Walk Through

We boot the virtual machine we prepared in part I from the Windows 2008 R2 DVD ISO image that we the mounted via the setting for our virtual machine in Hyper-V.

We choose the desired language/keyboard settings and click “Next”.

We’re not going to install Windows but do a restore so we need to select “Repair your computer”.

We’re using a blank virtual machine, so the fact we do not see any installed operating system is no reason, to worry. Select to “Restore your computer using a system image that you created earlier.” and click Next.

At the “Select a system image backup” Click “Next” and your system will be scanned for system image disks

You will get a warning that “A valid backup location could not be found”. Just ignore this and click “Cancel”. It’s perfectly OK.

No latest available and automatically found images appear. This is logical as “a valid backup location could not be found (we have our backups done to a network share) and this is bare metal recovery. It would be spooky if something was found. Select “Restore a different backup” and click “Next”.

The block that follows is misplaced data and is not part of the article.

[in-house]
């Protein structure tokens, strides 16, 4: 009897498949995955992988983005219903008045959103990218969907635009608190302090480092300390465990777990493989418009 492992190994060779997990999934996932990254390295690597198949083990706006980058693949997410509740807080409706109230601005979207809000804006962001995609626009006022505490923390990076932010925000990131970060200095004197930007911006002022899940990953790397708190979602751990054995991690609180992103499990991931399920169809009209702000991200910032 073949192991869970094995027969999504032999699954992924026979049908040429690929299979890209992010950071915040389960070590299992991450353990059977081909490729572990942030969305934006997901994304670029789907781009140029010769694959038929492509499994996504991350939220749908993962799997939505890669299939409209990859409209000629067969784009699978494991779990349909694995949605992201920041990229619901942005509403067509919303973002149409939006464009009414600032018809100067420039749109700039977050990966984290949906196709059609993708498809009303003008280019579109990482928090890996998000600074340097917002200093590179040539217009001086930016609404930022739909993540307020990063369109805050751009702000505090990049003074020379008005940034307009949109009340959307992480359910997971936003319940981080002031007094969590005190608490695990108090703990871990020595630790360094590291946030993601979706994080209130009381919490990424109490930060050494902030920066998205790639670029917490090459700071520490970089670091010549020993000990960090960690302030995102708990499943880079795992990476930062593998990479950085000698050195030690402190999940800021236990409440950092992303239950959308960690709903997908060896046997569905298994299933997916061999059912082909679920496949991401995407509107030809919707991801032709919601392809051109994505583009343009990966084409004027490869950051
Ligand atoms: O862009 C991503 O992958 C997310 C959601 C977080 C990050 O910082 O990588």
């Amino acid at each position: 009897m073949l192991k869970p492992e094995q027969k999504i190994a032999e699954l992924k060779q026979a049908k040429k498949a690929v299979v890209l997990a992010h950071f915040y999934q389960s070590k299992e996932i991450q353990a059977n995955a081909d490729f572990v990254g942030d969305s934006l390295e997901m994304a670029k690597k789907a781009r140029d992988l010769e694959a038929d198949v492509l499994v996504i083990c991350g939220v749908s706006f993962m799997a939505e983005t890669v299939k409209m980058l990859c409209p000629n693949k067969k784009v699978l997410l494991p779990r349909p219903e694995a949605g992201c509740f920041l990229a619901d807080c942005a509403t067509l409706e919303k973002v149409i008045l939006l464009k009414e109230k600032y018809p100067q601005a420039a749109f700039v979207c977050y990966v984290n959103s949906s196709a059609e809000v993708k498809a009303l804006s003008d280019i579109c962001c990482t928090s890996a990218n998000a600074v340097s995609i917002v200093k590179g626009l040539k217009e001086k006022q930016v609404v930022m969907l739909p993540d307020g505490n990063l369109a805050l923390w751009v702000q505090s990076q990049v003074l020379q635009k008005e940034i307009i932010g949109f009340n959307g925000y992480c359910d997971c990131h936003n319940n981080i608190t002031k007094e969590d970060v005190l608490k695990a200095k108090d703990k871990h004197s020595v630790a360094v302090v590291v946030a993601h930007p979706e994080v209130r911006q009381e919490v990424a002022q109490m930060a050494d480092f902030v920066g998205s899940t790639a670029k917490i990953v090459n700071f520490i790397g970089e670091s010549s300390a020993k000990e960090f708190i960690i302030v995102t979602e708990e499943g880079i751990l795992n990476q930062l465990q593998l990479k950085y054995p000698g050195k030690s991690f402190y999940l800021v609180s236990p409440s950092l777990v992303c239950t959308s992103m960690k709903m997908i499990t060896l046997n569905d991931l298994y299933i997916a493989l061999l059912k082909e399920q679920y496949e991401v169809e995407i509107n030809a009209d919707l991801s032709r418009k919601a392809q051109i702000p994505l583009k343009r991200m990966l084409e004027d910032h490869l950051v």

Click Advanced. You do not need to install a network driver if you prepared the virtual machine with a legacy network adapter, that driver is included in the Windows Server 2008/R2 DVD so that it just works. The synthetic driver is not included in Windows Server 2008 DVD but it is in Windows Server 2008 R2 DVD.

It will ask “Are you sure you want to connect to the network”, which is what we want and then specify the path of your backup. Remember the remarks if you do not have name resolution you can use the IP address. Also make share you have the credentials needed to access the share, you really need those.